Early 20th Century Photographers Loved to Dress Up Cats

Caitlin Dempsey


Black and white photograph shows two kittens wearing dresses with a watering can and rake.

People have always been fascinated by cats. Ever since the domestication of cats thousands of years ago, felines have been shown in artwork. Cats can be seen gracing Ancient Egyptian works of art, peering out from the marginalia of Medieval European manuscripts, and most recently, dominating memes and social media posts online.

Despite the challenge of getting them to sit still enough for daguerreotype photography, there are some surviving photos taken sometime between 1840 and 1860 of cats.

In early 20th century photography, cats can be seen whimsically dressed and portrayed in human-like situations. The invention of photography in the early 19th century was soon adopted as yet another medium by which to show off cats.

Pioneer of cat photography

Harry Whittier Frees (1879-1953) was one of the pioneers of photographing cats. He was inspired to capture pictures of cats in various humorous settings after a friend brought paper party hats to a dinner in 1906. The paper hat was placed onto the family cat and Frees decided to take a picture of it.

A black and white photograph of four kittens covered in string.
“The entanglement” by Harry Whittier Frees, 1914. Loc.gov, public domain.

After a local postcard printer found success selling this and other cat pictures from Frees, the photographer was inspired to create even more elaborate photographs of cats and kittens.

Black and white photograph shows two kittens wearing clothes and washing dishes.
“Washing dishes” by Harry Whittier Frees, 1914. loc.gov

In a 1937 Life Magazine piece, Harry Whittier Frees attributed his success as a cat and dog photographer to his gentle treatment of his photography models, using a 1/5th of a second shutter speed, and taking many many negatives to get the few select successful poses.

Black and white photograph shows a kitten wearing a bathing suit standing on a diving board.
“Ready for a dive” by Harry Whittier Frees, 1914.

Harry Whittier Frees’ housekeeper, Annie Edelman was also his photographer assistant. She would sew all the costumes and help in in his studio.

Black and white photograph shows three kittens wearing pajamas with a candle.
“Ready for bed’ by Harry Whittier Frees, 1914.

To get the attention of the cats and dogs in his many pictures, Frees would often rapidly wave an object in front of them and use a high shutter speeds.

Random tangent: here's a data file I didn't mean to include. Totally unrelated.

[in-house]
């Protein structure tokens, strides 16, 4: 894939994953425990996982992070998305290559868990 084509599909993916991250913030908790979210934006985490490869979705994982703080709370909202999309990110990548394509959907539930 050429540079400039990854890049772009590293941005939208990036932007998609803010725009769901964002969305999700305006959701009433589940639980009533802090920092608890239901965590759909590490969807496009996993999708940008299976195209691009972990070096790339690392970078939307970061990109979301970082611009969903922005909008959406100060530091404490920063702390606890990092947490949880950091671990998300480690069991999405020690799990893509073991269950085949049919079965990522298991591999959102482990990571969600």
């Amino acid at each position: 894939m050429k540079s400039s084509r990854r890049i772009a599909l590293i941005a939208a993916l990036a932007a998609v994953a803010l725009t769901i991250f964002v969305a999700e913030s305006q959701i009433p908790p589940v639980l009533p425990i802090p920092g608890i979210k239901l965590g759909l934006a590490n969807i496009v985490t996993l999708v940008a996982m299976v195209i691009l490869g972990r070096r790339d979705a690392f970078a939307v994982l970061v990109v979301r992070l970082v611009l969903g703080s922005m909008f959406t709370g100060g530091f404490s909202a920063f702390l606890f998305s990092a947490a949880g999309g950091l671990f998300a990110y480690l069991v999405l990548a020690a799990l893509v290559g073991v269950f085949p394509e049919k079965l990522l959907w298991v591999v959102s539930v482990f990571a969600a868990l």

Black and white photograph shows two kittens wearing dresses with a watering can and rake.
“Planting time” by Harry Whittier Frees, 1914.

The most popular photography subject by Harry Whittier Frees was the subject. Frees would often rent animals from neighbors, local pets shops, and breeders. Frees favored using kittens because he felt they were the easiest to work with. Frees would only use kittens and puppies that were under three months old.

Black and white photograph shows four kittens wearing clothes and dining al fresco.
“The picnic” by Harry Whittier Frees, 1914.

Early 20th century cat photography advice and profiles

The September 1900 issue of Pearson’s Magazine (v.4 no.3 pages 272 – 278) featured an interview with English animal photographer E. Landor called “A Cat and Dog life (How an Animal Photographer Obtains his Pictures of Valuable Pets).”

The article noted, “Cats are notoriously the most difficult of all living creatures to photograph satisfactorily, but Mr. Landor, an Englishman, after devoting many years to the study of the subject, has brought the art to a degree of perfection which we venture to think no one has previously attained.”

Cat photography was also a hobby enjoyed in the early 20th century. “The Book of the Cat”, published in 1903 and edited by France Simpson contains a chapter by Lucy Clarke entitled “Cat Photography for Amateurs”

In the chapter, Clarke advises aspiring feline photographers that there are “Three things are absolutely necessary to successful photography of cats for either commercial or artistic purpose – time, patience, and an unlimited number of good quick plates. Of all animals the cat is possibly the most unsatisfactory sitter should we attempt by force to secure the pose we desire. By coaxing we can generally get what we wish.”

Read next: This Man Wanted Oats, Instead He Got Cats


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About the author
Caitlin Dempsey
Caitlin Dempsey holds both a master's in Geography from UCLA and a Master of Library and Information Science. She is the editor of Geographyrealm.com and an avid researcher of geography and feline topics. A lifelong cat owner, Caitlin currently has three rescued cats: an orange tabby, a gray tabby, and a black cat.